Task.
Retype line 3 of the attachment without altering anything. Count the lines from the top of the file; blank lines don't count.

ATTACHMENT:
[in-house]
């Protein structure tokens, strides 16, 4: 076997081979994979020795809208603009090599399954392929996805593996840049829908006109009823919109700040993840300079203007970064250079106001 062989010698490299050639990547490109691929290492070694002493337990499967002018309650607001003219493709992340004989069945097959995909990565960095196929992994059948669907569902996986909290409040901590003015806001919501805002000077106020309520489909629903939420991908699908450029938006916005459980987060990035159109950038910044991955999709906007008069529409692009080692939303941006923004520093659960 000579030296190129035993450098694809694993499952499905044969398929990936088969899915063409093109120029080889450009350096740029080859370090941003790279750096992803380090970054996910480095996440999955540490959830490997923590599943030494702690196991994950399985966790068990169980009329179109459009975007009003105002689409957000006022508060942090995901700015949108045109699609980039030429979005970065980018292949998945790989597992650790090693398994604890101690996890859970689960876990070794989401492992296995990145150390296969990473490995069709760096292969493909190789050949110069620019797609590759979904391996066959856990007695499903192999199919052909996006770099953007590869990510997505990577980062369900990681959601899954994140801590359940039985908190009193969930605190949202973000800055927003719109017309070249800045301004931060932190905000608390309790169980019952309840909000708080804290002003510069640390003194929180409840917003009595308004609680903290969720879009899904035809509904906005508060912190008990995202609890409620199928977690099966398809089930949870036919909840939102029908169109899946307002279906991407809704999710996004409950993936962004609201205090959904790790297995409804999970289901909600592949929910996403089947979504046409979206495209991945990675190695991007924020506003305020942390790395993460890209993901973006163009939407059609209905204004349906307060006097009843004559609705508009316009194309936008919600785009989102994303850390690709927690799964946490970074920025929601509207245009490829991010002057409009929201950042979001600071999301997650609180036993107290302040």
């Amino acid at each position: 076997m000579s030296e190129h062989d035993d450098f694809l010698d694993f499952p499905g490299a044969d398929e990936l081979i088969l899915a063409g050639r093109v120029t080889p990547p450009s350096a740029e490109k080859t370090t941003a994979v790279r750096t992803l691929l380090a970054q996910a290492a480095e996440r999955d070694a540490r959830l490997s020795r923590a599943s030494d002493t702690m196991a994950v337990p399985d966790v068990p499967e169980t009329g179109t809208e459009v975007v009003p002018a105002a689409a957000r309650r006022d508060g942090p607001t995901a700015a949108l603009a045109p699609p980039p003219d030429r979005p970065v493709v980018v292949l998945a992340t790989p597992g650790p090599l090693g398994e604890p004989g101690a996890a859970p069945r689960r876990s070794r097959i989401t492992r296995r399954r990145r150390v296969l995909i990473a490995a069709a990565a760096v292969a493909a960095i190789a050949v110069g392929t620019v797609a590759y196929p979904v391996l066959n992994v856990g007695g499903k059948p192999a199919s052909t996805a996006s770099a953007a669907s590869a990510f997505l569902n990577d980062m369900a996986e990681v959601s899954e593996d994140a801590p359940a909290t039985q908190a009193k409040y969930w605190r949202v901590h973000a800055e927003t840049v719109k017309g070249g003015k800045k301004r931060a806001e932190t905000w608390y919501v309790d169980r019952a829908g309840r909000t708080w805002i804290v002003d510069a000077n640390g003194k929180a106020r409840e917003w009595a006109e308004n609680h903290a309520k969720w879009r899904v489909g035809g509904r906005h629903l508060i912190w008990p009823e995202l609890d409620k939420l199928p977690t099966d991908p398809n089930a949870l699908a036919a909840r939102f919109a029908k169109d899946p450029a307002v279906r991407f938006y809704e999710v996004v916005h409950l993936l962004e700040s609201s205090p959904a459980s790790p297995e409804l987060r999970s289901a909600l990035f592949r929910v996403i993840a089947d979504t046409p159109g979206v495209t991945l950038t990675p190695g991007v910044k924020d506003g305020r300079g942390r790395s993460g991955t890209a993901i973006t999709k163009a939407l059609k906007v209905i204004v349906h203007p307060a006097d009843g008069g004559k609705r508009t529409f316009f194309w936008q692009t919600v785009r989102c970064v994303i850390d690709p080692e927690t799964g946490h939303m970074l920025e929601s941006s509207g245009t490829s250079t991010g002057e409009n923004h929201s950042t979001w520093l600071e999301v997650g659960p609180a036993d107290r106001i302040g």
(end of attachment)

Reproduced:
């Amino acid at each position: 076997m000579s030296e190129h062989d035993d450098f694809l010698d694993f499952p499905g490299a044969d398929e990936l081979i088969l899915a063409g050639r093109v120029t080889p990547p450009s350096a740029e490109k080859t370090t941003a994979v790279r750096t992803l691929l380090a970054q996910a290492a480095e996440r999955d070694a540490r959830l490997s020795r923590a599943s030494d002493t702690m196991a994950v337990p399985d966790v068990p499967e169980t009329g179109t809208e459009v975007v009003p002018a105002a689409a957000r309650r006022d508060g942090p607001t995901a700015a949108l603009a045109p699609p980039p003219d030429r979005p970065v493709v980018v292949l998945a992340t790989p597992g650790p090599l090693g398994e604890p004989g101690a996890a859970p069945r689960r876990s070794r097959i989401t492992r296995r399954r990145r150390v296969l995909i990473a490995a069709a990565a760096v292969a493909a960095i190789a050949v110069g392929t620019v797609a590759y196929p979904v391996l066959n992994v856990g007695g499903k059948p192999a199919s052909t996805a996006s770099a953007a669907s590869a990510f997505l569902n990577d980062m369900a996986e990681v959601s899954e593996d994140a801590p359940a909290t039985q908190a009193k409040y969930w605190r949202v901590h973000a800055e927003t840049v719109k017309g070249g003015k800045k301004r931060a806001e932190t905000w608390y919501v309790d169980r019952a829908g309840r909000t708080w805002i804290v002003d510069a000077n640390g003194k929180a106020r409840e917003w009595a006109e308004n609680h903290a309520k969720w879009r899904v489909g035809g509904r906005h629903l508060i912190w008990p009823e995202l609890d409620k939420l199928p977690t099966d991908p398809n089930a949870l699908a036919a909840r939102f919109a029908k169109d899946p450029a307002v279906r991407f938006y809704e999710v996004v916005h409950l993936l962004e700040s609201s205090p959904a459980s790790p297995e409804l987060r999970s289901a909600l990035f592949r929910v996403i993840a089947d979504t046409p159109g979206v495209t991945l950038t990675p190695g991007v910044k924020d506003g305020r300079g942390r790395s993460g991955t890209a993901i973006t999709k163009a939407l059609k906007v209905i204004v349906h203007p307060a006097d009843g008069g004559k609705r508009t529409f316009f194309w936008q692009t919600v785009r989102c970064v994303i850390d690709p080692e927690t799964g946490h939303m970074l920025e929601s941006s509207g245009t490829s250079t991010g002057e409009n923004h929201s950042t979001w520093l600071e999301v997650g659960p609180a036993d107290r106001i302040g």